Given the ethical implications of assessments of decision-making capacity, adequate definitions and appropriate assessment criteria are essential, especially with regard to clinical practice in psychiatry. Currently applied standards have been criticized for emphasizing exclusively cognitive abilities. In particular, the present paper questions the adequacy of the current reasoning criterion. Referring to dual-process models of decision making, it is argued that the reasoning standard embraces only one side of the duality that is rational deliberation, and fails to take proper account of intuitive decision making. An outline of intuition’s potency in health care decisions informs the present account of why the current reasoning standard fails to take adequate account of patients’ decision-making preferences and of major deficits in intuitive reasoning. Toward a more comprehensive understanding, a possible reconceptualization of reasoning as the ability to decision-related self-reflection is advanced, and implications for evaluation, challenges, and limitations are discussed.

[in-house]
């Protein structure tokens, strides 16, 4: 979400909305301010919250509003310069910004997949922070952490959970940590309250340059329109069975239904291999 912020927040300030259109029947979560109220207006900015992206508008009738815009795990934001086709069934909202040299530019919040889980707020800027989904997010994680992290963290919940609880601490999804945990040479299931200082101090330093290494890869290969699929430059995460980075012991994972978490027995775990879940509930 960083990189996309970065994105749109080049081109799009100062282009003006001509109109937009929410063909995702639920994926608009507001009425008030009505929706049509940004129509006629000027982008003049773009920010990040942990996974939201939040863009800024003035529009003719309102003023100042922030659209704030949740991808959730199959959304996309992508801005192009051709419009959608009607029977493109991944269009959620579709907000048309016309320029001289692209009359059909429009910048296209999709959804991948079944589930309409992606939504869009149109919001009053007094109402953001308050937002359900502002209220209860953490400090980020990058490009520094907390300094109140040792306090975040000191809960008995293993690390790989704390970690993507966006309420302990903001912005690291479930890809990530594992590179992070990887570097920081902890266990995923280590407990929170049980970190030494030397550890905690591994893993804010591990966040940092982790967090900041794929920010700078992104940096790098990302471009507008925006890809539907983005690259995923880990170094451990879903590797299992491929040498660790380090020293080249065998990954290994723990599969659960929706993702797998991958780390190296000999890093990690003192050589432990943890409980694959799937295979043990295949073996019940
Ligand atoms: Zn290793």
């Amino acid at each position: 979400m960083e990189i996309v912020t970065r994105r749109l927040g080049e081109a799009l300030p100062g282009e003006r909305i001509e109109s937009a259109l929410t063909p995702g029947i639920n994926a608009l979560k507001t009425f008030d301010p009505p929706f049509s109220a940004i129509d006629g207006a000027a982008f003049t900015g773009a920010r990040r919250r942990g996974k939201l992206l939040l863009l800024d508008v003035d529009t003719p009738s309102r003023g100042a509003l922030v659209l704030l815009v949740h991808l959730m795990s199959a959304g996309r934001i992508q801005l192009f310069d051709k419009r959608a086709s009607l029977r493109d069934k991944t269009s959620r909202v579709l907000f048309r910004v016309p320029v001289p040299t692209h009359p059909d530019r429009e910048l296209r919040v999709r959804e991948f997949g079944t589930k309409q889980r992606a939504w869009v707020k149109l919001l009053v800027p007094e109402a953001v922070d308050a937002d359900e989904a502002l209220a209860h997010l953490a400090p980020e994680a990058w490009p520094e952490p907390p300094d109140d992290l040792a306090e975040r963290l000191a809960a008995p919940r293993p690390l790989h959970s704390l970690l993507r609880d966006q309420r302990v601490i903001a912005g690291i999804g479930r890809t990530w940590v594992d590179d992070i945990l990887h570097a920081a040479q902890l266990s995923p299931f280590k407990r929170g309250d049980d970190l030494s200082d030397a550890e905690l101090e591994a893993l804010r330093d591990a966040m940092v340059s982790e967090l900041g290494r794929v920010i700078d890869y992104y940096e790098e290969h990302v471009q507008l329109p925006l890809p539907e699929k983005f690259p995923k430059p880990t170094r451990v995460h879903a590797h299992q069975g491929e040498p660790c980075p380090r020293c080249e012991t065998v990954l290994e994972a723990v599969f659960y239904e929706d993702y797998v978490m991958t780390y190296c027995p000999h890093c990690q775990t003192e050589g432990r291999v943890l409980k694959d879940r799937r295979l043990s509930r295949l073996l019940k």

Additional Information

Print ISSN
pp. 313-324
Launched on MUSE
Open Access
Back To Top

This website uses cookies to ensure you get the best experience on our website. Without cookies your experience may not be seamless.